The title track, Viva La Vida appears next, and I absolutely love this song! I loved it from the second I heard it on the iTunes commercial in early May; the exuberant melody and Martin’s lively delivery are what make the track so great. This also happens to be the band’s first number one song, and it’s easy to see why. The string section in this song, alone, is amazing- not to mention the brilliant sound. Lyrically, the song is about a king who’s lost his kingdom (or as I summed it up to my friends once, “it’s about a king who is lamenting upon the fact that he sucks a–.”), and the lyrics do paint the picture quite clearly (“I used to roll the dice/Feel the fear in my enemies eyes/Listen as the crowd would sing:/”Now the old king is dead! Long live the king!”/One minute I held the key/Next the walls were closed on me/And I discovered that my castles stand/Upon pillars of salt, and pillars of sand”). Simply put, this song makes me happy every time I listen to it, and no matter how many times I’ve heard it, I’ve yet to tire of it.
Violet Hill was the first single from the album, and actually took a bit of time to grow on me. I was admittedly a bit troubled the first time I heard the song; it sounded too dreary and similar to their other songs upon first listen. However, the guitar riff that plays throughout is a heavier than most other Coldplay songs, and the refrain is a favorite of mine (“If you love me/Won’t you let me know?”). Even the guitar solo towards the end is a bit unexpected, but fits well.
Another favorite of mine is the midtempo treat, Strawberry Swing. The song continues in the direction of the album’s Japanese influenced-sound, but this time has a lighter melody paired with carefree lyrics (“People moving all the time/Inside a perfectly straight line/Don’t you wanna curve away?/When it’s such…/It’s such a perfect day/Now the sky could be blue/I don’t mind/Without you/It’s a waste of time”). The track is another that makes me happy whenever I hear it.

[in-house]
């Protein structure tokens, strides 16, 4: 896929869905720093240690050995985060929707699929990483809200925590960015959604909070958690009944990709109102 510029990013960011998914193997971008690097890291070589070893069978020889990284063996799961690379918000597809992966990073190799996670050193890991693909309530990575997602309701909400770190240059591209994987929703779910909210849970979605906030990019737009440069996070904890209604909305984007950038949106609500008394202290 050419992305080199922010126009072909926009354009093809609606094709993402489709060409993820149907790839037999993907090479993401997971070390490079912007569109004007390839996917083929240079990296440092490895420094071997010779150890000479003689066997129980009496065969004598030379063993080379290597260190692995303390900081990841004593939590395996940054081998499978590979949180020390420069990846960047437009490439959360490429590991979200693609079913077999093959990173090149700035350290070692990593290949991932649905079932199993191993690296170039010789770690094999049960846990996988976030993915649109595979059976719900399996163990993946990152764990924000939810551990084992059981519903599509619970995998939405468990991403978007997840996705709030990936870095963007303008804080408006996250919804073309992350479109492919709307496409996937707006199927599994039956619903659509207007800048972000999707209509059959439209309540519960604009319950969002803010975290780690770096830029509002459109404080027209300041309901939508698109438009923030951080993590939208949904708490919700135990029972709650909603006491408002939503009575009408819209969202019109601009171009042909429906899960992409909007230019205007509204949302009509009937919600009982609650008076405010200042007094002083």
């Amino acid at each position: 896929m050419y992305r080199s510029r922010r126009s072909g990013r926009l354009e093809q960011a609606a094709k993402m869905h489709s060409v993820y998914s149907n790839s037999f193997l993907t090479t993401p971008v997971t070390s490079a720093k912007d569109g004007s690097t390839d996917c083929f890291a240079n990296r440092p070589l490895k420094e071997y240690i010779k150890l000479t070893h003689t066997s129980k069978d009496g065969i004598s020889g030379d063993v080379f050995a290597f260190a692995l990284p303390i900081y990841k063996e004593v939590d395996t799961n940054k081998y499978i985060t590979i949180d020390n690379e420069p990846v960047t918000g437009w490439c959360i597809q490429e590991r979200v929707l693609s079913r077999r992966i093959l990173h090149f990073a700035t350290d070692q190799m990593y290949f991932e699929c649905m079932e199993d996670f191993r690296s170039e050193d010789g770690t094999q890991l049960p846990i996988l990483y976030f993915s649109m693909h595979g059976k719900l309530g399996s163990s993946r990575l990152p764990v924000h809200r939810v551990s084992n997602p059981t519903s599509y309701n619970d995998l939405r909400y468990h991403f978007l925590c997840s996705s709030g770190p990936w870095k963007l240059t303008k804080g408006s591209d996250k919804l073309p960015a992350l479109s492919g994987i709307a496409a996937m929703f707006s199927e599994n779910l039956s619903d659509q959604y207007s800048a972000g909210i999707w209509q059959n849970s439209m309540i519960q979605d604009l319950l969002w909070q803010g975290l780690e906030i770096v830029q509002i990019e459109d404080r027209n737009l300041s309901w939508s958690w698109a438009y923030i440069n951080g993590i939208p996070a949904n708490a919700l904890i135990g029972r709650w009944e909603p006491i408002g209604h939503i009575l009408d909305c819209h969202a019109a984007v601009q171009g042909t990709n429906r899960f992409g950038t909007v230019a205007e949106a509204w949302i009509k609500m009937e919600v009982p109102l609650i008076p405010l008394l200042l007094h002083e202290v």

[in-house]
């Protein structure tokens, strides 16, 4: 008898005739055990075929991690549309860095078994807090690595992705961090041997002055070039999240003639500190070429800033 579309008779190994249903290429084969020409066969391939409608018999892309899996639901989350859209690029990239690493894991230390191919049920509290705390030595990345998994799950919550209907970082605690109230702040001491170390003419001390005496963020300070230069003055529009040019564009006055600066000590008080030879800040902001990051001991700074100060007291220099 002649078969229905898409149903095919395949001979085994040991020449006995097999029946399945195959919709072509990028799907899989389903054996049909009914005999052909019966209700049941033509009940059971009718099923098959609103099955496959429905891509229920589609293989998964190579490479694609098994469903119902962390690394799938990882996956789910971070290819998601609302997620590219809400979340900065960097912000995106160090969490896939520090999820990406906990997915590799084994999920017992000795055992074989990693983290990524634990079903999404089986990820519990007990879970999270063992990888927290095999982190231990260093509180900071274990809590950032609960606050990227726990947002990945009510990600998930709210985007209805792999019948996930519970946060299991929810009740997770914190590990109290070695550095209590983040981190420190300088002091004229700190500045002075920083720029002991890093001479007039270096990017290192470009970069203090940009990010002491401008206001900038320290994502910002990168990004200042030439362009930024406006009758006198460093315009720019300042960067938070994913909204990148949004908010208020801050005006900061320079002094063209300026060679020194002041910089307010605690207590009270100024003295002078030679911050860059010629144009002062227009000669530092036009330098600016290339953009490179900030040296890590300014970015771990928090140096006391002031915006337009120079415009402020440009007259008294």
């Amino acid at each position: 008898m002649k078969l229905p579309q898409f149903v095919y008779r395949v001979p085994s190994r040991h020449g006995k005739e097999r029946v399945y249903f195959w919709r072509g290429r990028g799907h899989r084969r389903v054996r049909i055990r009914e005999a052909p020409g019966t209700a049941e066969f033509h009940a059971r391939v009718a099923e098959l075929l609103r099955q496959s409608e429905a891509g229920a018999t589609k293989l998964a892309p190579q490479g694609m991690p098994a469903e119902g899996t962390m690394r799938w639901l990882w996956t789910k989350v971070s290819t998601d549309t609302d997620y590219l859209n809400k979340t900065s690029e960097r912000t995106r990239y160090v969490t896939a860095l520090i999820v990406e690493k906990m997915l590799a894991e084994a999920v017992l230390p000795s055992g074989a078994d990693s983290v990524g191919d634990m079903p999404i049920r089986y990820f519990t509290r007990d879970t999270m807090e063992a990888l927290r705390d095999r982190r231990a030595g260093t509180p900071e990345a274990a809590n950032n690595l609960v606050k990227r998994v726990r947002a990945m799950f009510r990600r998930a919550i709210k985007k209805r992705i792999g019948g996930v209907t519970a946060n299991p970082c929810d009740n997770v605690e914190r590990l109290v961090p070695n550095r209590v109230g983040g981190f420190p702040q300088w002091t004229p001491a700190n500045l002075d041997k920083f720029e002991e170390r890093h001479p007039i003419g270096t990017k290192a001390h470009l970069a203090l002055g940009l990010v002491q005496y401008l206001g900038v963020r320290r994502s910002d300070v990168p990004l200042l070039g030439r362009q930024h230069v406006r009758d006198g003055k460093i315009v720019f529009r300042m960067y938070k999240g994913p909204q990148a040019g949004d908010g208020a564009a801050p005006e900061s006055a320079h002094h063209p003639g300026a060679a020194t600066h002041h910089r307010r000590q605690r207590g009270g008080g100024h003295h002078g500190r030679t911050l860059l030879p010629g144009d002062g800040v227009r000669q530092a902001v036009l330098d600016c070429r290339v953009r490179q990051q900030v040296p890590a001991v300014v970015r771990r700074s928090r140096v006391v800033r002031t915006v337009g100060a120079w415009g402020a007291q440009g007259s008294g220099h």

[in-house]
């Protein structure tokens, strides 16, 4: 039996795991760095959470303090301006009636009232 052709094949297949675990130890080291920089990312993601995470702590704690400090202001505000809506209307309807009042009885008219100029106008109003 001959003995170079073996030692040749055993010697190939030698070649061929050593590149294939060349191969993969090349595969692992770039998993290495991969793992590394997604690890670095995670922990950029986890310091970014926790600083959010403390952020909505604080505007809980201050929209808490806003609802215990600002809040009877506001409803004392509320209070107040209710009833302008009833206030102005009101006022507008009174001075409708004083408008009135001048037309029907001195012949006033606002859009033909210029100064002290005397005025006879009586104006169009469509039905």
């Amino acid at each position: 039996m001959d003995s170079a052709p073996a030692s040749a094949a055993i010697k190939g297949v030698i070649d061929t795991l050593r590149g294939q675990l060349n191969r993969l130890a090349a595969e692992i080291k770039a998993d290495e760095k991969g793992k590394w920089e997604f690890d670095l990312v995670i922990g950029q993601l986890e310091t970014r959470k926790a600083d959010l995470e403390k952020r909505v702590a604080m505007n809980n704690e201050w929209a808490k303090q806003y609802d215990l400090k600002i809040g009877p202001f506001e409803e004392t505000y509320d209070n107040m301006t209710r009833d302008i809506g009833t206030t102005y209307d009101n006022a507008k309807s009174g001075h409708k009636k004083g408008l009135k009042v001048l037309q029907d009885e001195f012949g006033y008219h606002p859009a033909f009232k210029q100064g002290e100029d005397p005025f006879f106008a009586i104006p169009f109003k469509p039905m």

The album comes to an end with Death And All His Friends, a quietly impressive ballad. The piano, vocals, and lyrics at the beginning of the song (“All winter, we got carried/Oh way over on the rooftops let’s get married/All summer we just hurried/So come over, just be patient, and don’t worry”) set a relaxing mood. Then, like most of the album, the tempo changes up towards the second chorus, and the piano and Martin’s vocals become louder as he sings, “No I don’t wanna battle from beginning to end;/I don’t wanna cycle, recycle revenge;/I don’t wanna follow death and all his friends.” The song then fades into a “hidden” track, titled The Escapist, which has the same underlying tune of Life In Technicolor but this time includes lyrics (“And in the end/We lie awake/And we dream/We’ll make an escape”). The short song is a perfect way to make the album go full circle, and is a brilliant end to the disc.
So, here I am again, thoroughly enjoying another Coldplay album and believing that Chris Martin and the gang will never fail to impress me. Viva La Vida or Death and All His Friends is an amazing album, and (possibly tied with Parachutes) my favorite Coldplay album. Well, so far, at least…
1. Life in Technicolor
2. Cemeteries of London
5. Lovers in Japan/Reign of Love
7. Viva La Vida
8. Violet Hill
9. Strawberry Swing
10. Death and All His Friends